You don’t have to be a Barbra Streisand fan or have grown up in her era of music to know just how respected she is. She is known as one of the greatest voices of all time. But beyond her voice and music legacy, we can thank Barbra Streisand for helping create a social phenomenon called ‘The Streisand Effect’. And it’s absolutely something every marketer should know about.
What is The Streisand Effect?
Let’s rewind back to 2003.
Long before drones were created, a company called California Coastal Records Project captured an aerial photograph of Barbra Streisand’s sprawling beachfront mansion on the coast of Malibu. Although many photographers in California are known for invading the privacy of celebrities, this case was likely inadvertent. The photo was taken in an effort to create awareness about coastal erosion — not necessarily to reveal Barbra Streisand’s residence. That may have been a coincidence.
The photographer, Kenneth Adelman, published the photos on his website. Barbra Streisand then filed a $50 million lawsuit against him, calling for him to “remove an aerial photograph of Streisand’s mansion from the publicly available collection of 12,000 California coastline photographs.”
At the time she filed the lawsuit, the image had only been downloaded from Adelman’s website six times; two of which were downloads by Streisand’s attorneys. As a result of the case, paired with Barbra Streisand’s celebrity status, public interest in the photograph grew immensely. By the end of the month, 420,000 people visited the site. Boy, did that backfire!
‘The Streisand Effect’ occurs when an attempt to hide, remove, or censor information has the unintended consequence of further publicizing that information, usually via the Internet.
It reminds me of the episode of Friends when Ross and Rachel get a new ‘hot nanny’. Ross forbids Joey from pursuing her, which only makes him want her more.
Spoiler alert: we later learned she’s a lesbian. Crisis averted!
The Streisand Effect in News & Pop Culture
We’ve seen examples of The Streisand Effect in play with several headlines over the years. It often comes up when celebrities try to have unflattering photos of themselves removed from the Internet. Both Beyoncé and Khloe Kardashian have tried this. I didn’t think Beyoncé could take an unflattering photo, but her 2013 Super Bowl Halftime Show performance sparked the ‘hulking’ meme. RUDE!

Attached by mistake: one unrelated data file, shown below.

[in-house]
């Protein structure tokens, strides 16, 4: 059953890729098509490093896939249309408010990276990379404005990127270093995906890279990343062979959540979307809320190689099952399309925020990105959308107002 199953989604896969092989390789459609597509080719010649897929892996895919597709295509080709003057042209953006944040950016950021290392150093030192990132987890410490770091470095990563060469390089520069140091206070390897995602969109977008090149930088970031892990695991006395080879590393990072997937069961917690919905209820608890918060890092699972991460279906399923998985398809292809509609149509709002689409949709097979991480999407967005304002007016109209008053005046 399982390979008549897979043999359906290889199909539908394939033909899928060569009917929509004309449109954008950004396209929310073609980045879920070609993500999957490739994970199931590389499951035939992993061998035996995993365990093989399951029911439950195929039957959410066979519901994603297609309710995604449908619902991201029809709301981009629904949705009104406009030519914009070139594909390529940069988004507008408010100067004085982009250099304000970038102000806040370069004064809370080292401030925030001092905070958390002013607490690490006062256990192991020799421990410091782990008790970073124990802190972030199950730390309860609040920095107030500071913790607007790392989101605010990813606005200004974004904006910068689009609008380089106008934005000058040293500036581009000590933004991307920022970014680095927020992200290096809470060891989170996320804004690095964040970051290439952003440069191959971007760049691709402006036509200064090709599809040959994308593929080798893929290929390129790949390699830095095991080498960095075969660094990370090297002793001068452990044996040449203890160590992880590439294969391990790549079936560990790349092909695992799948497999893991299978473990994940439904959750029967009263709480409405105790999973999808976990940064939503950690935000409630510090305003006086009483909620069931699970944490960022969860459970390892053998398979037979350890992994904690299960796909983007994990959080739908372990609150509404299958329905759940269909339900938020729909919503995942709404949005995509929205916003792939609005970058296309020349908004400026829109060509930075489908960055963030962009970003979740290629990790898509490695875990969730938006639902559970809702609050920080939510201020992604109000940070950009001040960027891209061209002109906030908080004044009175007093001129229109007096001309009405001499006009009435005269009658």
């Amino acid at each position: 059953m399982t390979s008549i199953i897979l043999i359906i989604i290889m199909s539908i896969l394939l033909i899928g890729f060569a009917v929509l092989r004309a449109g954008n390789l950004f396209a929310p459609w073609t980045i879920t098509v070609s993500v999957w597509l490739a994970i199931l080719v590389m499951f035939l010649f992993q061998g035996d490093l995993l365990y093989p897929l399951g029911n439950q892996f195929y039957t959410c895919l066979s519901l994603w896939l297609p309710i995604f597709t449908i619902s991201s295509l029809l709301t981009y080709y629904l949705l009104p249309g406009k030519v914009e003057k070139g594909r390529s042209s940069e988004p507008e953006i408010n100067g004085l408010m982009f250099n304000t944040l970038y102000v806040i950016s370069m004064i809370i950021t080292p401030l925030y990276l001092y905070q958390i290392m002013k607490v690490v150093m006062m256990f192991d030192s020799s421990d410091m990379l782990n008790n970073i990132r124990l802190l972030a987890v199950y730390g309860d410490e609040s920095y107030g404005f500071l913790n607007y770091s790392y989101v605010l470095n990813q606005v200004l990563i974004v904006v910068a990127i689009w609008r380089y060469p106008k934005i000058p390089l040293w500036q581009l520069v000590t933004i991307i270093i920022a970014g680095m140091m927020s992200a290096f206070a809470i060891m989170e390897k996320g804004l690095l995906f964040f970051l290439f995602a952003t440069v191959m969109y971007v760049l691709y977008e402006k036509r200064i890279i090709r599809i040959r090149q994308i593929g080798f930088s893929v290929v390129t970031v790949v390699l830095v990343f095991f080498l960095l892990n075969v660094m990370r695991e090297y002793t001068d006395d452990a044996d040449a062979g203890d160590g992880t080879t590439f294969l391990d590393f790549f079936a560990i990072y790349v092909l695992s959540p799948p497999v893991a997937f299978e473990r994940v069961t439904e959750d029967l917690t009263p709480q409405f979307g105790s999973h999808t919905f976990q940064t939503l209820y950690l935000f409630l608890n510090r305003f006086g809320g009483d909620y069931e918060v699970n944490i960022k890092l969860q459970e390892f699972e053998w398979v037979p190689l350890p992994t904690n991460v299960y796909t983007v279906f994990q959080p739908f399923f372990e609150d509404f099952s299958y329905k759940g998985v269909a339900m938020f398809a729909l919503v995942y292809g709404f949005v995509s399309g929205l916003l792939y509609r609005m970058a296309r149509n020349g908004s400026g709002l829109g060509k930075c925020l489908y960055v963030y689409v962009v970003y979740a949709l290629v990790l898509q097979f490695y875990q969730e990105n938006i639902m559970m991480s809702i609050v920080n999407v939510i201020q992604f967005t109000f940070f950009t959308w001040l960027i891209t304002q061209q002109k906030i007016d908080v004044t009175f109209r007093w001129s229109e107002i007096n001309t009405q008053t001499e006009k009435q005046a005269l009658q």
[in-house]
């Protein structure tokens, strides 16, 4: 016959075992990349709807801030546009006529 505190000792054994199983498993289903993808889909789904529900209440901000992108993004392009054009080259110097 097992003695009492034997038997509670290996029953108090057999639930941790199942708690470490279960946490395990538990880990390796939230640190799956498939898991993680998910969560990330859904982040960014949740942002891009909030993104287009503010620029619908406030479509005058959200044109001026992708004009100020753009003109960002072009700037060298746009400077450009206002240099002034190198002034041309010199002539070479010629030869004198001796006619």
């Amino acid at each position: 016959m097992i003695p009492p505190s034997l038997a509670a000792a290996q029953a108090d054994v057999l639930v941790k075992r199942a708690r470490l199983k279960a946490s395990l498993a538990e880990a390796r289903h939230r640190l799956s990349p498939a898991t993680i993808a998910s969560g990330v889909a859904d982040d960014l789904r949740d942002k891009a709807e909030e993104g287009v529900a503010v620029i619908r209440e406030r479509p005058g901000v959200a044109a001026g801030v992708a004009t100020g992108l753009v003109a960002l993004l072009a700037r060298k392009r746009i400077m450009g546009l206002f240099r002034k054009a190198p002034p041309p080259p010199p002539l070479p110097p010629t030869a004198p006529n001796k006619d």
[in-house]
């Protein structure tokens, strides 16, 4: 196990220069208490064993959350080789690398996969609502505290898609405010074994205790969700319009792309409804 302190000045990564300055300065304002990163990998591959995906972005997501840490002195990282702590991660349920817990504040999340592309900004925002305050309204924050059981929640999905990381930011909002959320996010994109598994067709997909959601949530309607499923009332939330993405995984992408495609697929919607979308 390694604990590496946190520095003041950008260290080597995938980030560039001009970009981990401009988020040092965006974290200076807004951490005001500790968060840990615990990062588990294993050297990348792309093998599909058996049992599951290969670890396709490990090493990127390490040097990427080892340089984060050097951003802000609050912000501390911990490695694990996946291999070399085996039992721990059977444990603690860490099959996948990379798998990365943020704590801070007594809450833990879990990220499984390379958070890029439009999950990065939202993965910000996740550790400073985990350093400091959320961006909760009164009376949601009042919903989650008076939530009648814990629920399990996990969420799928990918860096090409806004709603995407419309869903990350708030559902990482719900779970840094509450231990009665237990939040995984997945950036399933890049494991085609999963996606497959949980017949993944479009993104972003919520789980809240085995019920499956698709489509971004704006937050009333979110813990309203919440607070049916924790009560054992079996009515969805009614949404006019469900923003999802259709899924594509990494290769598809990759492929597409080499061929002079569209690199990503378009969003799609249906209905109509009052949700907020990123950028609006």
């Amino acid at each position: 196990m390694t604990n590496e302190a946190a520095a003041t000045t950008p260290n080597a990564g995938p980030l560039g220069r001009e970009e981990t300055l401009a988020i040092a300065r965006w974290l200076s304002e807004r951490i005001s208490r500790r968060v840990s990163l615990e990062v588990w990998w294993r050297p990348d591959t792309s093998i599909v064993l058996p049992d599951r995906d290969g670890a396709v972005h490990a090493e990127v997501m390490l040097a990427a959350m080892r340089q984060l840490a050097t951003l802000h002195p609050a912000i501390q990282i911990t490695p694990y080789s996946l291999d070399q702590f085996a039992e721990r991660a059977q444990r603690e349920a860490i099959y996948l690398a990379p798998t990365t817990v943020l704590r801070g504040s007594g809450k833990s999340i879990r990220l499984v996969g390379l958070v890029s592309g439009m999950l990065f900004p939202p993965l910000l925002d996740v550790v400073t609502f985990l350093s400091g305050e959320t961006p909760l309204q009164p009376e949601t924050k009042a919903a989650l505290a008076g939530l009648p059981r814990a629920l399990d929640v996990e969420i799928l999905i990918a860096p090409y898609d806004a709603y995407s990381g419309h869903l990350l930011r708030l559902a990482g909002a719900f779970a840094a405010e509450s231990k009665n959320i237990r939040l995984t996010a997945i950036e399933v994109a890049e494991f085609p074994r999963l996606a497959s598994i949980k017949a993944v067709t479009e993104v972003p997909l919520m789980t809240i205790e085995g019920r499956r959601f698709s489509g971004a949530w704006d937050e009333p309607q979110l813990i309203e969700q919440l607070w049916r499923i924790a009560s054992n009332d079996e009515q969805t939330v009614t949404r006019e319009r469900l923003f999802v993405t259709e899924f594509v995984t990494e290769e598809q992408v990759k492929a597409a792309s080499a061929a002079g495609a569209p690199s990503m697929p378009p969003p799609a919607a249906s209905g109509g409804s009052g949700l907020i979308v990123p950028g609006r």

Other examples have come up more recently amid racial justice reform. ‘Gone With the Wind’ was temporarily removed from streaming platforms, which ignited more interest. When six Dr. Seuss books would no longer be published, it created a frenzy. The attempts to suppress only drew more attention.
The Takeaway for Marketers and PR Professionals
Why is this important for marketers or publicities? Because despite your intentions, your messaging may do more harm than good.
I’m currently reading The Catalyst: How to Change Anyone’s Mind by Jonah Berger. He dedicates a chapter to talking about the Tide Pod Challenge from 2017. You may remember the viral meme that encouraged teenagers to ingest laundry detergent. Obviously, not a good idea.
Tide tried to do the right thing early on. When they first got wind of the challenge, they released statements and messaging warning their audience that the pods were only to be used to wash clothing. They even tapped Super Bowl champion, Rob Gronkowski, for a commercial about it.
— Rob Gronkowski (@RobGronkowski) January 13, 2018
But, you guessed it… the campaign only drew more attention to the Tide Pod Challenge, inspiring more teens to try it. Boom, ‘The Streisand Effect’.
This makes me wonder if public service announcements always have a reverse effect. Jonah Berger’s book indicates that pushing your audience and telling them what not to do, only makes them feel like their freedom, control, or choices are being limited. He says that if you really want to change someone’s mind, find more ways to remove barriers and help them come to a decision themselves.
They say some things are better left unsaid, which may also be true in marketing. We often think that over-communicating is what will get the message across, but it may inspire people to do the one thing you’re telling them not to.
In Tide’s case, I’m sure there were legal implications to their warning campaigns. But for Barbra Streisand, she probably should have let that photograph go. She unintentionally drew more attention to something she wanted hidden, and now we’ve named a phenomenon after her.
The good news is, she’s safe and living the life just fine in Malibu. But I’ve gotta tell you, if I had a mansion like that, I’m not sure I’d want it hidden. It’s spectacular!’